Saturday, 12 March 2022

Hebden Bridge, Water and Bridges November 2013

Hebden Bridge is a township in the Calder Valley made up of the townships of Erringden, Heptonstall, Stansfield and Wadsworth. The town is where the River Calder is joined by the Colden and Hebden waters, these waters helping to grow the town with the emergence of the cotton spinning industries. Originally the town was a fording point across Hebden Water, This was replaced by a packhorse bridge in 1510 and is how the town got its name. The Rochdale Canal arrived in the 1790's and the town was included in the new railway which opened in 1841.

Hebden Bridge's cotton spinning industries declined during the 1950's and 60's and the town became known as a hippy town during the 1970's when an influx of artists, writers, photographers, musicians, green, new age types moved in to the area converting many of the unused buildings in to squats. The town has in recent years become a popular tourist destination and become popular with people living there but commuting to work in the nearby cities of Leeds, Manchester and Sheffield.

The pictures below were taken on the 16 November 2013 using a Samsung Galaxy Tablet, they can also be ween on Clickasnap where they are full size, resolution and un-watermarked.

West End Bridge.
Built in 1772 along with the new turnpike as a replacement for the old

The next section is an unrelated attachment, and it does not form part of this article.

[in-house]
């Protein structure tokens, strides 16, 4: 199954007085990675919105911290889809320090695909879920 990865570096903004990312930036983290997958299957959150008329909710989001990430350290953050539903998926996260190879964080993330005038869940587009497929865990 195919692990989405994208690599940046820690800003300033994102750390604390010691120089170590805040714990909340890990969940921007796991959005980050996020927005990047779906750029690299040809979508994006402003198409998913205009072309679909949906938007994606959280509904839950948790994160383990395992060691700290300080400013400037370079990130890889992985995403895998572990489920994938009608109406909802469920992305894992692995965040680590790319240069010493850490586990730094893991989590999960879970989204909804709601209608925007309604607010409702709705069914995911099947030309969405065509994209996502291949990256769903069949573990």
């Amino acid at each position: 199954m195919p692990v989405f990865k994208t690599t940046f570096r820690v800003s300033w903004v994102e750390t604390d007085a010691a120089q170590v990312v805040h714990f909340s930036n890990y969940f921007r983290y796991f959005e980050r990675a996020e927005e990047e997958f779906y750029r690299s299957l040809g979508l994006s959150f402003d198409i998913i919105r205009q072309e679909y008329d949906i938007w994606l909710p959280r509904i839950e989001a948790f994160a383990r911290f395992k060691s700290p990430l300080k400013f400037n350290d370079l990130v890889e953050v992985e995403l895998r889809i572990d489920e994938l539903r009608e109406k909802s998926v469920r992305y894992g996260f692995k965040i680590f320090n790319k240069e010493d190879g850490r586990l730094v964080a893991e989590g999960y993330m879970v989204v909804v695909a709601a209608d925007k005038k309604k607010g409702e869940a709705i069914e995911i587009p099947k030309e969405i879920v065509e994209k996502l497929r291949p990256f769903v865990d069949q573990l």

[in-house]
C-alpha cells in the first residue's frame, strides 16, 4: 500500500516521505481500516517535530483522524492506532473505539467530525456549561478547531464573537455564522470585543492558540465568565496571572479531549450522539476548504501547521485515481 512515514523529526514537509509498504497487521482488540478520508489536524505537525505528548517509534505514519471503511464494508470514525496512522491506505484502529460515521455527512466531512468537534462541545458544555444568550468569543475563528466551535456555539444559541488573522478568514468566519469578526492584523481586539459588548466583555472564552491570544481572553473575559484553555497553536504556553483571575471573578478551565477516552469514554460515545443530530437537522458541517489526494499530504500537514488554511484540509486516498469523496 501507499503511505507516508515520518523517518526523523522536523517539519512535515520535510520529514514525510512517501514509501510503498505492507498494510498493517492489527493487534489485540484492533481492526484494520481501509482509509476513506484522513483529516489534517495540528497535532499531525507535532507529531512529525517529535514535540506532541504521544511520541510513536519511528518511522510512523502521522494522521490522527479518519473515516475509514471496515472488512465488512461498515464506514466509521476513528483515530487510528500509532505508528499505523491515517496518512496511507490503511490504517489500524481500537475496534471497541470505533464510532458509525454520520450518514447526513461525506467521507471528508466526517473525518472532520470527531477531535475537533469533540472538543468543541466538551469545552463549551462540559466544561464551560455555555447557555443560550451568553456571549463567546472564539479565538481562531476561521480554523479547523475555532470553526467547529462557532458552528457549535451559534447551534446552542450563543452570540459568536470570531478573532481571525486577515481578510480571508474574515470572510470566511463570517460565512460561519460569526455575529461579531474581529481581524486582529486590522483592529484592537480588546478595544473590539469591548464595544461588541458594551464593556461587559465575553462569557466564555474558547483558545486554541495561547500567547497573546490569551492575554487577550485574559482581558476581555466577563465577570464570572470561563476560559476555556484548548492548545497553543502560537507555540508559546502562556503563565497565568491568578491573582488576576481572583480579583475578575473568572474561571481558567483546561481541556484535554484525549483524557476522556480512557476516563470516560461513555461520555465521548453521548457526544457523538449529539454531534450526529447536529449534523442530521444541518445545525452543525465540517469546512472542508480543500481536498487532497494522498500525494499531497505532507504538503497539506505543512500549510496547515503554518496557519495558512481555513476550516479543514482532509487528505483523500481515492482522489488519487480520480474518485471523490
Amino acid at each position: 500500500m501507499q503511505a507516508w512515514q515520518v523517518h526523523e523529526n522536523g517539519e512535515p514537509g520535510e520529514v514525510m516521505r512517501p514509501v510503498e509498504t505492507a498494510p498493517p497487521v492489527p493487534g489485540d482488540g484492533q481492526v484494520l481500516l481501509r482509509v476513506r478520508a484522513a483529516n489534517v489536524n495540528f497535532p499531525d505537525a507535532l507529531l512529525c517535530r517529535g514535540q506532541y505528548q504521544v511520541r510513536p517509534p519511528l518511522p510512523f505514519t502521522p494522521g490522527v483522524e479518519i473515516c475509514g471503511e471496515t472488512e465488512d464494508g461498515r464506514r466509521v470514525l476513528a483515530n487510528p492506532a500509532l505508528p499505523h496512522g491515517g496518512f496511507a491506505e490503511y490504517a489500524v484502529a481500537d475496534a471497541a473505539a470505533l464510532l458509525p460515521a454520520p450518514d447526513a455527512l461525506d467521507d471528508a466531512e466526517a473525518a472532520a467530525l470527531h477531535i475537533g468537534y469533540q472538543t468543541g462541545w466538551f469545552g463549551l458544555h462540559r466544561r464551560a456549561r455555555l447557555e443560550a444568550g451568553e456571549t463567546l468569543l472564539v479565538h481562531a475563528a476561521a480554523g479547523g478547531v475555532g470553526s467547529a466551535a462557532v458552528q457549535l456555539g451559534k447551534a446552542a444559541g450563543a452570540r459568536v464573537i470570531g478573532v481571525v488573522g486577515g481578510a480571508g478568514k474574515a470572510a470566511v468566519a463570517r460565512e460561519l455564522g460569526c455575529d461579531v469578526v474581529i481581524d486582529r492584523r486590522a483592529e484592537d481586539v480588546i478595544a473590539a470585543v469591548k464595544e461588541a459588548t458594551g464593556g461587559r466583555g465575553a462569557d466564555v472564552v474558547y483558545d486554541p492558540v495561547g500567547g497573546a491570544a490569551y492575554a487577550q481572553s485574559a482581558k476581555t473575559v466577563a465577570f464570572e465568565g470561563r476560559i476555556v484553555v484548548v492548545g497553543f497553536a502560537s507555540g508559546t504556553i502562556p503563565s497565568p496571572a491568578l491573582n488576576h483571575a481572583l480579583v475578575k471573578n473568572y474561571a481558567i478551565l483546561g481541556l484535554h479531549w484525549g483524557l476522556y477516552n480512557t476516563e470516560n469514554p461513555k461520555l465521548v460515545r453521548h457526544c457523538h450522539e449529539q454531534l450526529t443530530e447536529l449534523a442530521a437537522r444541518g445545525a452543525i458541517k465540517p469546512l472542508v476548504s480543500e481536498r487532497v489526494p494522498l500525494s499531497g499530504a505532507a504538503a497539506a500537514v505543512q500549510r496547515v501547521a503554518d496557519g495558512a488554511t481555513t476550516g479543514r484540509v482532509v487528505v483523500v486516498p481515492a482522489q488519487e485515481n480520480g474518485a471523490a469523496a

packhorse bridge further north. The bridge was widened
in 1835.

Weir on Hebden Water.
The weir will have been used to power the nearby
Cotton Spinning mills.


Hebden Water.
Taken looking south towards West End Bridge from the top of the
Old Packhorse Bridge.

Nutclough Mills.
Built alongside Hebden Water in 1791.

The Old Packhorse Bridge.
Pictured from St George's Bridge along Hebden Water.
The fording point used to be along this stretch that the bridge was built
to replace. This bridge opened in 1510 replaced an earlier timber bridge.
That bridge was somewhere between where I was stood and the 
old Packhorse Bridge.

The Old Packhorse Bridge and White Swan,
The bridge was built in 1510, it is still accessible to pedestrians.
The White Swan opened in the 1770's and was originally known as
Bridge End.

St George's Bridge and Bridge Mill.
Bridge Mill also known as St George's Square was built as a corn mill
in the 14th Century, it is ones of Hebden Bridge's oldest buildings.
Discussions were had in the 1970's about demolishing the mill but
thankfully this came to nothing, it is now home to a number of shops and cafe's.

St George's Bridge and the Shoulder of Mutton.
St George's Bridge opened in 1893 at a cost of £1350, it is
of cast-iron construction, Grade II listed and has been modified
in 1911 and 1961.

The weir at Nutclough.
The weir was most probably built to power Nutclough Mills which
overlook Hebden Water here.

Thanks for looking and please take a moment to share and follow me on social media via the links in the sidebar.

All the pictures remain the copyright of Colin Green.